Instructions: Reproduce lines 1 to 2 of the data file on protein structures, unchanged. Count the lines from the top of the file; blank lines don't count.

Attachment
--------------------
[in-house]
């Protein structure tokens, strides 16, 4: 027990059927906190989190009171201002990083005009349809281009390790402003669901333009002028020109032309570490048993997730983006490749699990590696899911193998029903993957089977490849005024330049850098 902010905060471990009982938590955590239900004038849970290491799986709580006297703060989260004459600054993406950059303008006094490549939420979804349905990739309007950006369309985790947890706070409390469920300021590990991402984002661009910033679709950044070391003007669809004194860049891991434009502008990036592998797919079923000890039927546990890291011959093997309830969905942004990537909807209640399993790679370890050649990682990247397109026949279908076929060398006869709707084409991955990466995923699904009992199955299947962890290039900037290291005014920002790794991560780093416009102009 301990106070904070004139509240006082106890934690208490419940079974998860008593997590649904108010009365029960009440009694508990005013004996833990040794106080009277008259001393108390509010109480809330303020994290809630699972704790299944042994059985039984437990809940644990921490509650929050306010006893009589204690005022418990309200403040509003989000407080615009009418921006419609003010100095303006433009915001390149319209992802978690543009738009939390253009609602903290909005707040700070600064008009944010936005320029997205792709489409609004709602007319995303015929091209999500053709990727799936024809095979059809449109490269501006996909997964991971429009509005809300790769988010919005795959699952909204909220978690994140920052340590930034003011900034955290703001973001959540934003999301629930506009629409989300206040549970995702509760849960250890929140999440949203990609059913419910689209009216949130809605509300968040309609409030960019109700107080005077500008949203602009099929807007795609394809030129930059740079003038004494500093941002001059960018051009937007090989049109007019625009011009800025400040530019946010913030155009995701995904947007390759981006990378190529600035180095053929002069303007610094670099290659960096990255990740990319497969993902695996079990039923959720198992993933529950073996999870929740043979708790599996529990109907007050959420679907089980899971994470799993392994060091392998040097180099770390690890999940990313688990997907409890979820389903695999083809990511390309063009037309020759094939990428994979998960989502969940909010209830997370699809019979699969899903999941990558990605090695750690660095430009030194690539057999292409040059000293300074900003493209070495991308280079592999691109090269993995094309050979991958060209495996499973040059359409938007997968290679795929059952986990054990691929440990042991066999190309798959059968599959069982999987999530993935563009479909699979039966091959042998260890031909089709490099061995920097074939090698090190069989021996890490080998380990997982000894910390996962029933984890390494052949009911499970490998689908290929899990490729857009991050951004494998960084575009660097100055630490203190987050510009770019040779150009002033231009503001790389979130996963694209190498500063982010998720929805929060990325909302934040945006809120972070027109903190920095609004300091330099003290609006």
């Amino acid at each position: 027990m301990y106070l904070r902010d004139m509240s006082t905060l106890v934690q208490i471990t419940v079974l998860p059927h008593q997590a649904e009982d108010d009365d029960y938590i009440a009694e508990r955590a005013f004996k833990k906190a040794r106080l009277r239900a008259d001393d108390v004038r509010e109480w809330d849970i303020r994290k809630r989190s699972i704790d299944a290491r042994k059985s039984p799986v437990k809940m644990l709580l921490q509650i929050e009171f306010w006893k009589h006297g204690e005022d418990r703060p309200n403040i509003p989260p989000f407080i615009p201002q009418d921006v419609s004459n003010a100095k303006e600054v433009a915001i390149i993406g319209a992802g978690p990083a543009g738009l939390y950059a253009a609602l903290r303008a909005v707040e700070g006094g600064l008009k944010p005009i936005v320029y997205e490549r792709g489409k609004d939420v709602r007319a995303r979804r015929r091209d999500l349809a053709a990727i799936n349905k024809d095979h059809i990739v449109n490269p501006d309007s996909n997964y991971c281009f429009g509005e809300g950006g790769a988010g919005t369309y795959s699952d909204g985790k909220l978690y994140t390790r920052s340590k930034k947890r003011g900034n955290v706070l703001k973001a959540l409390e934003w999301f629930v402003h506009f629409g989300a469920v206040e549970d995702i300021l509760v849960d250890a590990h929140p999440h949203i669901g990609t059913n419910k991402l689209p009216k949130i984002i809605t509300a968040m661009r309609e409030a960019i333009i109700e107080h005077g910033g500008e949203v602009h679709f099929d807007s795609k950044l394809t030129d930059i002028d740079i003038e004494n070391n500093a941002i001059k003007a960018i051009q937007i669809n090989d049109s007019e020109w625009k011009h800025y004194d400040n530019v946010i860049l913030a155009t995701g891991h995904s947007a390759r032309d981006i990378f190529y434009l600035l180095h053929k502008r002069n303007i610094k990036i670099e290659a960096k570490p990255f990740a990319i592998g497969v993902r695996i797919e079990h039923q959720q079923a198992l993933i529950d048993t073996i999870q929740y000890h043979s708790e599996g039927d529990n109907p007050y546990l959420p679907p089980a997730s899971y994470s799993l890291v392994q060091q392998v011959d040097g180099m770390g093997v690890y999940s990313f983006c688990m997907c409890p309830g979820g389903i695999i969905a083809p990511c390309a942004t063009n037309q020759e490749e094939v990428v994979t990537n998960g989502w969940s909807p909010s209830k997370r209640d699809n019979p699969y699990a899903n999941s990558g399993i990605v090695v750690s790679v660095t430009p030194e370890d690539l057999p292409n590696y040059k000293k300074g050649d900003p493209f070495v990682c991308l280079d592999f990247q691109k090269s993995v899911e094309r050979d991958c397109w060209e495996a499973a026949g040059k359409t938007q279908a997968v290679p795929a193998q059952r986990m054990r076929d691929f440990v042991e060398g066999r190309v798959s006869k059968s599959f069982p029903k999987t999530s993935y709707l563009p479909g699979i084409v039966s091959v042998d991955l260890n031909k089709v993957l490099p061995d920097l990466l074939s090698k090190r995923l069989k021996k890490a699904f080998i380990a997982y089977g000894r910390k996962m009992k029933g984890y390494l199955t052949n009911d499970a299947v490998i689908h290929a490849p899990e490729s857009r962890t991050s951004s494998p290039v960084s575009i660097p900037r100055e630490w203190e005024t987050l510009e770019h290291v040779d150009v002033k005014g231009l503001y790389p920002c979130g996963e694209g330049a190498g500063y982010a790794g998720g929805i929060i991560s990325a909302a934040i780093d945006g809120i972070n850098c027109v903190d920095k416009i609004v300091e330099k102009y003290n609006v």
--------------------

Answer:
[in-house]
């Protein structure tokens, strides 16, 4: 027990059927906190989190009171201002990083005009349809281009390790402003669901333009002028020109032309570490048993997730983006490749699990590696899911193998029903993957089977490849005024330049850098 902010905060471990009982938590955590239900004038849970290491799986709580006297703060989260004459600054993406950059303008006094490549939420979804349905990739309007950006369309985790947890706070409390469920300021590990991402984002661009910033679709950044070391003007669809004194860049891991434009502008990036592998797919079923000890039927546990890291011959093997309830969905942004990537909807209640399993790679370890050649990682990247397109026949279908076929060398006869709707084409991955990466995923699904009992199955299947962890290039900037290291005014920002790794991560780093416009102009 301990106070904070004139509240006082106890934690208490419940079974998860008593997590649904108010009365029960009440009694508990005013004996833990040794106080009277008259001393108390509010109480809330303020994290809630699972704790299944042994059985039984437990809940644990921490509650929050306010006893009589204690005022418990309200403040509003989000407080615009009418921006419609003010100095303006433009915001390149319209992802978690543009738009939390253009609602903290909005707040700070600064008009944010936005320029997205792709489409609004709602007319995303015929091209999500053709990727799936024809095979059809449109490269501006996909997964991971429009509005809300790769988010919005795959699952909204909220978690994140920052340590930034003011900034955290703001973001959540934003999301629930506009629409989300206040549970995702509760849960250890929140999440949203990609059913419910689209009216949130809605509300968040309609409030960019109700107080005077500008949203602009099929807007795609394809030129930059740079003038004494500093941002001059960018051009937007090989049109007019625009011009800025400040530019946010913030155009995701995904947007390759981006990378190529600035180095053929002069303007610094670099290659960096990255990740990319497969993902695996079990039923959720198992993933529950073996999870929740043979708790599996529990109907007050959420679907089980899971994470799993392994060091392998040097180099770390690890999940990313688990997907409890979820389903695999083809990511390309063009037309020759094939990428994979998960989502969940909010209830997370699809019979699969899903999941990558990605090695750690660095430009030194690539057999292409040059000293300074900003493209070495991308280079592999691109090269993995094309050979991958060209495996499973040059359409938007997968290679795929059952986990054990691929440990042991066999190309798959059968599959069982999987999530993935563009479909699979039966091959042998260890031909089709490099061995920097074939090698090190069989021996890490080998380990997982000894910390996962029933984890390494052949009911499970490998689908290929899990490729857009991050951004494998960084575009660097100055630490203190987050510009770019040779150009002033231009503001790389979130996963694209190498500063982010998720929805929060990325909302934040945006809120972070027109903190920095609004300091330099003290609006």